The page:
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I'm planning to improvise on this recipe as an appetizer on Thanksgiving day: http://www.epicurious.com... The largest pumpkin I could find is only 4.5 pounds, so I'll adjust the other ingredient amounts to accommodate it. I'd planned to adjust the cooking time to roast the pumpkin low and slow to avoid stringiness, but now that the pumpkin is so much smaller, I wanted to get some suggestions on cooking time/temp. Any thoughts? 450 degrees just seems really high to me.

asked by campagnes over 6 years ago
3 answers 934 views
Fff96a46 7810 4f5c a452 83604ac1e363  dsc03010
added over 6 years ago

I usually roast 3"-4" chunks at 425, which lets it cook through and caramelize without burning.

I've found that stringiness is more of a characteristic of pumpkins, so I don't use them for cooking. Most pumpkin varieties are grown for decoration, not eating, and good eating pumpkins are hard to find. So I do what Libby and other pumpkin canners do--I use roasted Hubbard, butternut, kabocha, or any other winter squash that has a nice bright or deep orange flesh in place of pumpkin.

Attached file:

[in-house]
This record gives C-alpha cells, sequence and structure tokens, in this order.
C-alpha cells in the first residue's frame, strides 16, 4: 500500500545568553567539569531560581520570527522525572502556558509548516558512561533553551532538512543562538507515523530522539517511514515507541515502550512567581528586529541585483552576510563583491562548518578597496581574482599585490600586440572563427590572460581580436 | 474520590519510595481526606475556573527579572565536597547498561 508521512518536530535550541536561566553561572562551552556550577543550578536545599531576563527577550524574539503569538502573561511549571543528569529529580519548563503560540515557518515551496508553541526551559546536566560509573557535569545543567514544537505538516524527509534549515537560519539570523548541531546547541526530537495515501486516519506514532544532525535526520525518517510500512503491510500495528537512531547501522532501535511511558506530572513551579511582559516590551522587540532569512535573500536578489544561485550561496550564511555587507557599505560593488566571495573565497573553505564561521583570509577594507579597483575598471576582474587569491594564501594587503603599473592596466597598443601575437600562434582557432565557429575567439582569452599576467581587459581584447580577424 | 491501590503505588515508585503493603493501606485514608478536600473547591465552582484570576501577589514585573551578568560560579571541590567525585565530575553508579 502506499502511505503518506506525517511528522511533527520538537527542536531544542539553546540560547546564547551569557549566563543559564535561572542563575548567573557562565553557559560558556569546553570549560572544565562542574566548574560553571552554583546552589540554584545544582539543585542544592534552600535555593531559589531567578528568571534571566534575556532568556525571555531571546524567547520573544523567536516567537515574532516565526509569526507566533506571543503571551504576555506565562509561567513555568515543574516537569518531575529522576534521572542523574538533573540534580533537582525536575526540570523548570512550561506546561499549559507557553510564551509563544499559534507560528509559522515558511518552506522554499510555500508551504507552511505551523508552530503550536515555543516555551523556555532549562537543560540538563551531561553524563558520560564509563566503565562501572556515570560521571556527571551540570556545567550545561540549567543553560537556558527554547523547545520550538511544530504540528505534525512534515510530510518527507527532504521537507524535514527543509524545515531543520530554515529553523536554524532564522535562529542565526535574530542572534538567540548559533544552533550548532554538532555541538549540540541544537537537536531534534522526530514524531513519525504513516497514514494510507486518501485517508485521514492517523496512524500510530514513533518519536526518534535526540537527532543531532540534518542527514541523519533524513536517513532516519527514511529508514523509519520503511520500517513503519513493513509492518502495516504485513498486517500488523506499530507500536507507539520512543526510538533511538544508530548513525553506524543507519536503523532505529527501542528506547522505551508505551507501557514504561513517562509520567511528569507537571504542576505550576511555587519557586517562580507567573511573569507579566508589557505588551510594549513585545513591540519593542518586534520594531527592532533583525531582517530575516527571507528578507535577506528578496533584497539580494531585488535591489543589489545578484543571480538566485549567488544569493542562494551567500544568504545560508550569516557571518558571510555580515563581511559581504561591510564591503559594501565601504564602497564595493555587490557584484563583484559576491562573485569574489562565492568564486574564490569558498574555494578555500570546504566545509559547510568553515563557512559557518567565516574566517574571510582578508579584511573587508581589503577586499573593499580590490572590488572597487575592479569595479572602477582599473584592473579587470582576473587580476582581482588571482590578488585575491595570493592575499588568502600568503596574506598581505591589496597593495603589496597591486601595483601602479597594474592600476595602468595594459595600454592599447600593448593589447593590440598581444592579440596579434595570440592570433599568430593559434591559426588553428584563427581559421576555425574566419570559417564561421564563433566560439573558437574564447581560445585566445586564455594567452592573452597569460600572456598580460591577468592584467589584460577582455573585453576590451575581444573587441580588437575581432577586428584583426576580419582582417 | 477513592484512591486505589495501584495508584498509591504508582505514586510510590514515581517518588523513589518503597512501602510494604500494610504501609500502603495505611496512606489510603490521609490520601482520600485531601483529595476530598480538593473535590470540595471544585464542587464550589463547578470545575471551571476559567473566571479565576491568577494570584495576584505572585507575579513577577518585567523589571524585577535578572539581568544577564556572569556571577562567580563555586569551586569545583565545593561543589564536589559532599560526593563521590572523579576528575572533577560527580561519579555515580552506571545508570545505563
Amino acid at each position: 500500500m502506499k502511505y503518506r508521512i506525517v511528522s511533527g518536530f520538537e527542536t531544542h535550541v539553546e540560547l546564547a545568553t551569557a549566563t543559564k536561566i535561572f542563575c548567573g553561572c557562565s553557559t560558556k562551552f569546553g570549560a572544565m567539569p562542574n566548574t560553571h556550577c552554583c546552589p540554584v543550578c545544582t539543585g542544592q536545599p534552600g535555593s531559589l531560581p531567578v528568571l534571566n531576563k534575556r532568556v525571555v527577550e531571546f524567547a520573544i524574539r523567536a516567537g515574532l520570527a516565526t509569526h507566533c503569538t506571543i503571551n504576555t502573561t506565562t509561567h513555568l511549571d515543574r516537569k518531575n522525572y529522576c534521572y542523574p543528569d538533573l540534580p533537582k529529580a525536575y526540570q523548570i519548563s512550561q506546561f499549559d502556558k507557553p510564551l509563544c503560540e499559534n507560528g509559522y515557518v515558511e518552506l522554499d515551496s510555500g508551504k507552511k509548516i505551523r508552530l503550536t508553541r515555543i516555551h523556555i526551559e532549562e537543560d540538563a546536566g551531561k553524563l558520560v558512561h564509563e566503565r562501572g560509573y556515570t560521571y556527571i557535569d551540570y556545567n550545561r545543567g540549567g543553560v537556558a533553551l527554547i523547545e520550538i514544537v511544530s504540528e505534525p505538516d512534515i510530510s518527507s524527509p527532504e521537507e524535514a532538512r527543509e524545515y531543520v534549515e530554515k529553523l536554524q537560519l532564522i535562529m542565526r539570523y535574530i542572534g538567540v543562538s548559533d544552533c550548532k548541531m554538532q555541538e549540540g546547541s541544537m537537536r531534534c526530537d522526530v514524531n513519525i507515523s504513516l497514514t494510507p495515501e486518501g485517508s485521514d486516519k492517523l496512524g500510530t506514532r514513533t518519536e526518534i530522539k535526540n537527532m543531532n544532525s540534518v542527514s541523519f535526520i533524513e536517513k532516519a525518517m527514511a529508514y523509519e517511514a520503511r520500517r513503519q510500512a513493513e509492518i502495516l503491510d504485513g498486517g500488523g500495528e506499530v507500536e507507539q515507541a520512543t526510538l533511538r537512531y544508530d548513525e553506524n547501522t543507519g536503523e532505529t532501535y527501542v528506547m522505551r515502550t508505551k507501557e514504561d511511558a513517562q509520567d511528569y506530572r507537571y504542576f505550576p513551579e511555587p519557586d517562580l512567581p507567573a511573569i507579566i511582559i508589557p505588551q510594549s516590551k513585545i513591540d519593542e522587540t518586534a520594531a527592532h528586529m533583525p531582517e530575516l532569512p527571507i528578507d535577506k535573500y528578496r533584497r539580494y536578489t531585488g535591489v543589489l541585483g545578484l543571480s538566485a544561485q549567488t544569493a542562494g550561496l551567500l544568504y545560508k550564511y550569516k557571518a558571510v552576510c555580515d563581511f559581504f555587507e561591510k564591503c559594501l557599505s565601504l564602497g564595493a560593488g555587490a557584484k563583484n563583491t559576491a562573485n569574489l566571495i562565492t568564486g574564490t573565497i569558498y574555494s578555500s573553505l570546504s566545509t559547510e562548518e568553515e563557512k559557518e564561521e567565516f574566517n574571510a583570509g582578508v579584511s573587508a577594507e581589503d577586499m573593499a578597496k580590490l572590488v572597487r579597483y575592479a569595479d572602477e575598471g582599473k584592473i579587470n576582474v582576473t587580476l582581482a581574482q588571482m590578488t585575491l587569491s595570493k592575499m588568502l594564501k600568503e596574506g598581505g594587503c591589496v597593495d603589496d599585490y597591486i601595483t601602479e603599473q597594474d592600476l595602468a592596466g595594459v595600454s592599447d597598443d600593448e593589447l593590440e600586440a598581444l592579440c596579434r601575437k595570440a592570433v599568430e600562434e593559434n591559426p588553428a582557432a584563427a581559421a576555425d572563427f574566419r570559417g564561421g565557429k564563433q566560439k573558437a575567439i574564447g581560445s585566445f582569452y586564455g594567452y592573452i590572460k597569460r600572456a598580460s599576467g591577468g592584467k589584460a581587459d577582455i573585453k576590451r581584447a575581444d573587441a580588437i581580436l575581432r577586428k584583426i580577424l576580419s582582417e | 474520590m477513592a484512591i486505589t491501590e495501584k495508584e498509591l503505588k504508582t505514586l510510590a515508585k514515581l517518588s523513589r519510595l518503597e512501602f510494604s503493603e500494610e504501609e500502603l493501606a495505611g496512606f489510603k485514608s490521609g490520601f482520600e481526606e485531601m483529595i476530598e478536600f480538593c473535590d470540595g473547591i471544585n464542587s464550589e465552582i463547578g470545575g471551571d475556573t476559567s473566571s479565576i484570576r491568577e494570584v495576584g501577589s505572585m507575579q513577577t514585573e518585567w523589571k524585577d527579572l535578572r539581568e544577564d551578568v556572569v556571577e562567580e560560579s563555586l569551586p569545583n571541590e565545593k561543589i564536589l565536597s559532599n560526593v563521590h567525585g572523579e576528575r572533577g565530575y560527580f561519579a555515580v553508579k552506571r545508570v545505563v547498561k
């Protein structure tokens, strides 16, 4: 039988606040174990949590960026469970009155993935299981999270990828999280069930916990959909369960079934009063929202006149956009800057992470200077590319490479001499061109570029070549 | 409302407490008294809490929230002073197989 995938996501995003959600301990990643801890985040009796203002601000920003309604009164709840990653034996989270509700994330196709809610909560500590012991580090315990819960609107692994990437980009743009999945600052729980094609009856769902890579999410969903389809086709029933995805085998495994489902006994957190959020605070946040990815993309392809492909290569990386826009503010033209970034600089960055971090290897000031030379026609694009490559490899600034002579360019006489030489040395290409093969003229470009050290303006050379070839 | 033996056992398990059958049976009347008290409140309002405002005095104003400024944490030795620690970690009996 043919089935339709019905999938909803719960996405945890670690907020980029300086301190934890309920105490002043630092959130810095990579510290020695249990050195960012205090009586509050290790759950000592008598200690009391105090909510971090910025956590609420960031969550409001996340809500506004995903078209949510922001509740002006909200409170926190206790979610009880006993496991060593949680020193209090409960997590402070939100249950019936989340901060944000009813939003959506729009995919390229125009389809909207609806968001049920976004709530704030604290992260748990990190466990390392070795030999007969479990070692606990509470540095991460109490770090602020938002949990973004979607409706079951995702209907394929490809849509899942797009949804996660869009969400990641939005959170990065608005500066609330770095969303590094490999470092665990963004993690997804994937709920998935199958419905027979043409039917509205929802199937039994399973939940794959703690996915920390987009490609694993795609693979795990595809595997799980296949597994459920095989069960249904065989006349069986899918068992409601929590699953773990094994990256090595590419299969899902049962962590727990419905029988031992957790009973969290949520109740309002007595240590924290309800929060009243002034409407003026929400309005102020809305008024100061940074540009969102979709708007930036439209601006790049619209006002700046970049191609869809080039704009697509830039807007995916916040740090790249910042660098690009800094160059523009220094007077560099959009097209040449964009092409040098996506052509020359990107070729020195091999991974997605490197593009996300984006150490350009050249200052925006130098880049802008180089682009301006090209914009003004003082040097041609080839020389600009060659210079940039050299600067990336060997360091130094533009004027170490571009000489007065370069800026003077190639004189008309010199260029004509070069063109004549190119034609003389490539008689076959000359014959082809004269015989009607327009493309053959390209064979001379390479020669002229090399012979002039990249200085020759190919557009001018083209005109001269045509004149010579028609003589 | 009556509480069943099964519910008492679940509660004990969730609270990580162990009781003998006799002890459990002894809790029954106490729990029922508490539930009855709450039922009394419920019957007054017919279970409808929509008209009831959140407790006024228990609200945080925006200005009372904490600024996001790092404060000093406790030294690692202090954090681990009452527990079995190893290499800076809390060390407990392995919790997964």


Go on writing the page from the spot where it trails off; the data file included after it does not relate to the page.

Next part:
8e94e86b faa9 42ae 93f9 c243369e2b3f  cakecake
added over 6 years ago

ahh, see, I suspected this, and was thiiiiis close to getting 3-4 acorns/butternuts and making smaller versions.. I still might, since I'm not actually making it until Thursday morning. This was specificed as a "pie pumpkin," so I don't know if that would possibly be any smoother than any other pumpkin... hm.. (filing away the "use a squash" suggestion)

23b88974 7a89 4ef5 a567 d442bb75da04  avatar
added over 6 years ago

we grew fresh pumpkins this year and the taste is different than you the pumpkins you buy in the store. it tastes more like squash (we had some that had cross polinated with a cucumber and actually tasted more like cucumber than pumpkin) thes pumpkins are not stringy at all.
i also found that roating very large chunks in a pan with some water in the bottom is the best way to roast without burning.

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